Can We Get Past Race?
Books challenge the claim that Obama has ushered in a post-racial era.
BETWEEN BARACK AND A HARD PLACE
Racism and White Denial in The Age of Obama
By Tim Wise | City Lights. 159 pp. Paperback, $13.95
MORE THAN JUST RACE
Being Black and Poor in the Inner City
By William Julius Wilson | Norton. 190 pp. $24.95
Among the many words that accompanied Barack Obama on his long road to the White House -- "hope," "change," "Clinton" -- none has proved more provocative than "post-racial." The idea is as seductive as it is simplistic: that in electing a black president we have settled our national debt to people of color. The notion that America is now a post-racial society embodies both idealism and cynicism: a hope that the nation has overcome its racist past, and a desire to avoid the unfinished work of achieving true equality.
Among the skeptics of post-racialism is Tim Wise, a critic of "white privilege" (his own included) who looks on Obama's election with trepidation. He fears a blossoming of what he calls Racism 2.0, which allows whites to celebrate the achievements of an individual such as Obama while harboring deep prejudice toward minorities as a whole.
The punning title of his book, "Between Barack and a Hard Place," belies the sobering material within. Wise paints a stark picture of racial inequality in the United States today. He cites the disproportionate number of black men in prison, the increasing divide between rich and poor and a host of other disparities of opportunity, including those described in a study that found that white males with a criminal record were more likely than black males without one to be called back for job interviews, even when their credentials, experience, dress and style of communication were the same.
Rather than interpreting Obama's election as a sign of the diminishing importance of race, Wise sees it as a potential distraction. "The meaning of Obama remains to be seen," he writes, "but we can and must expect those with an interest in papering over racism and changing the subject to use him for precisely those purposes."
Wise's short book reads like an old-school polemic: Thomas Paine's "Common Sense" for the 21st century. His argument draws its strength more from the force of his conviction than from the rigor of his analysis.
William Julius Wilson's "More Than Just Race" is just the reverse: an attempt to avoid polarizing language and find practical ways forward. Wilson, a professor of sociology at Harvard, sees some truth both in liberal explanations of racism as a structural force (entrenched bias accounts for disparities of income and opportunity) and in conservative understandings of racial inequity as a cultural malady (the "culture of poverty" and dependency), although he believes that in the end "structure trumps culture."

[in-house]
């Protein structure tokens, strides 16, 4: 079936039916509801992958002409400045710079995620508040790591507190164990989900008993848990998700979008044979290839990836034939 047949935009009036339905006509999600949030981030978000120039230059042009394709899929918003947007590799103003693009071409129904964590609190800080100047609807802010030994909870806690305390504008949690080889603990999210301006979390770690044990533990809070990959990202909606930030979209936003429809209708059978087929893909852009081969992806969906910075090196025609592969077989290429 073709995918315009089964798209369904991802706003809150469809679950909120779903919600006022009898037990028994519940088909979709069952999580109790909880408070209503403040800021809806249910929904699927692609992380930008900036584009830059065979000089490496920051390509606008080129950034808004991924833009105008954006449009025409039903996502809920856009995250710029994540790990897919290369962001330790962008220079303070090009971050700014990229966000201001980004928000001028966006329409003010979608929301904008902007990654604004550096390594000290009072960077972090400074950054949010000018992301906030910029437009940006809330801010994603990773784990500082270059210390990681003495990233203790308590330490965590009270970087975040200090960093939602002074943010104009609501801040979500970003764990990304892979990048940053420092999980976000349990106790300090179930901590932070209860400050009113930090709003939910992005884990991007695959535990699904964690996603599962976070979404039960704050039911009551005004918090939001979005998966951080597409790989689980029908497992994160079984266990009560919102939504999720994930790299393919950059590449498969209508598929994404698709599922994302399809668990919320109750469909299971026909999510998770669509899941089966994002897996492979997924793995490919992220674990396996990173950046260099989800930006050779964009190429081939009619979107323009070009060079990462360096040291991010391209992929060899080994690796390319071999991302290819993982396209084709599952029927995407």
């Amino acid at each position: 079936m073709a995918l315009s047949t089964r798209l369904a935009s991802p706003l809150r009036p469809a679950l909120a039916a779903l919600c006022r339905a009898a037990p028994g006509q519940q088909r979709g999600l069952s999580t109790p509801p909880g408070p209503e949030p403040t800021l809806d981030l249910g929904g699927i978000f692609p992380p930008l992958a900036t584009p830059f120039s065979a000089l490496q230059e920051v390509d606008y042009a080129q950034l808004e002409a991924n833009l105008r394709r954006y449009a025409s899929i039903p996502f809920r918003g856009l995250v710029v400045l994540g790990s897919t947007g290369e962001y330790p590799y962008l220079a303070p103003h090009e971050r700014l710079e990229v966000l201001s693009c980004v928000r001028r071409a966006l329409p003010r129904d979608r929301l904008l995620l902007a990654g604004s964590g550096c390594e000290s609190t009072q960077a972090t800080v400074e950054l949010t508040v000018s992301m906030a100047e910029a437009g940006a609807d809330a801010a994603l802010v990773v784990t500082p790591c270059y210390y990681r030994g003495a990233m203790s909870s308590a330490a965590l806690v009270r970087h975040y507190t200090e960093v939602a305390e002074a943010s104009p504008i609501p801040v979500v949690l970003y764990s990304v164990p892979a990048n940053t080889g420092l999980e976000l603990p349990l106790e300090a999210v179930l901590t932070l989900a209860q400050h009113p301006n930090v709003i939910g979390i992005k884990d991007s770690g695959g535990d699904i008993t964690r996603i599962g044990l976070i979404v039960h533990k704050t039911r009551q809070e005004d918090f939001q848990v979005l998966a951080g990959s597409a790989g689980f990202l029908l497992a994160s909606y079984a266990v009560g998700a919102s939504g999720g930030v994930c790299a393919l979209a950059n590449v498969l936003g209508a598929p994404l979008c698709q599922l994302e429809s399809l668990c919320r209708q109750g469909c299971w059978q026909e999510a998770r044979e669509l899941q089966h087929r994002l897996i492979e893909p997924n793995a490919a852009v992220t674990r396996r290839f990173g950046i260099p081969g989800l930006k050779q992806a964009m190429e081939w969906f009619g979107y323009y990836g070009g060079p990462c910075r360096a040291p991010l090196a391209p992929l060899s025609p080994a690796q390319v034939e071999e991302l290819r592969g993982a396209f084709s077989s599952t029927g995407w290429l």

Wilson shares with Wise a passionate belief that racial inequality is very much alive. Yet the two authors differ fundamentally in approach. Wise wants a call to account; he insists that the "race problem as the pundits have long called it -- is a white problem." Wilson wants "candid and critical" discussions that set blame aside in favor of an open exchange in "frank and hopeful terms."
Nowhere is this difference more apparent than in their wildly divergent assessments of the major speech on race that Obama delivered in Philadelphia during the 2008 campaign. Wise hears a certain calculation in Obama's "need to pander to the perceived needs of the national white electorate." For his part, Wilson hears "exactly the type of framing that can result in broad support to address the problems of race and poverty."
Though its title might suggest otherwise, "More Than Just Race" marks a decisive turn by one of our leading intellectuals. Several of Wilson's previous books, most notably "The Declining Significance of Race" and "The Bridge Over the Racial Divide," called for a colorblind political agenda. Wilson now says that he has changed his thinking and that "in framing public policy we should not shy away from an explicit discussion of the specific issues of race and poverty; on the contrary, we should highlight them."
A post-racial United States is an imagined country. Both Wilson and Wise describe a nation where race remains a controlling factor in the fates of individuals and communities. Despite their differences, both authors implore Americans to turn again to race -- not just as a way to look upon past abuses, but as the only way forward for a nation still in search of a more perfect union.
Adam Bradley is the author of "Book of Rhymes: The Poetics of Hip Hop."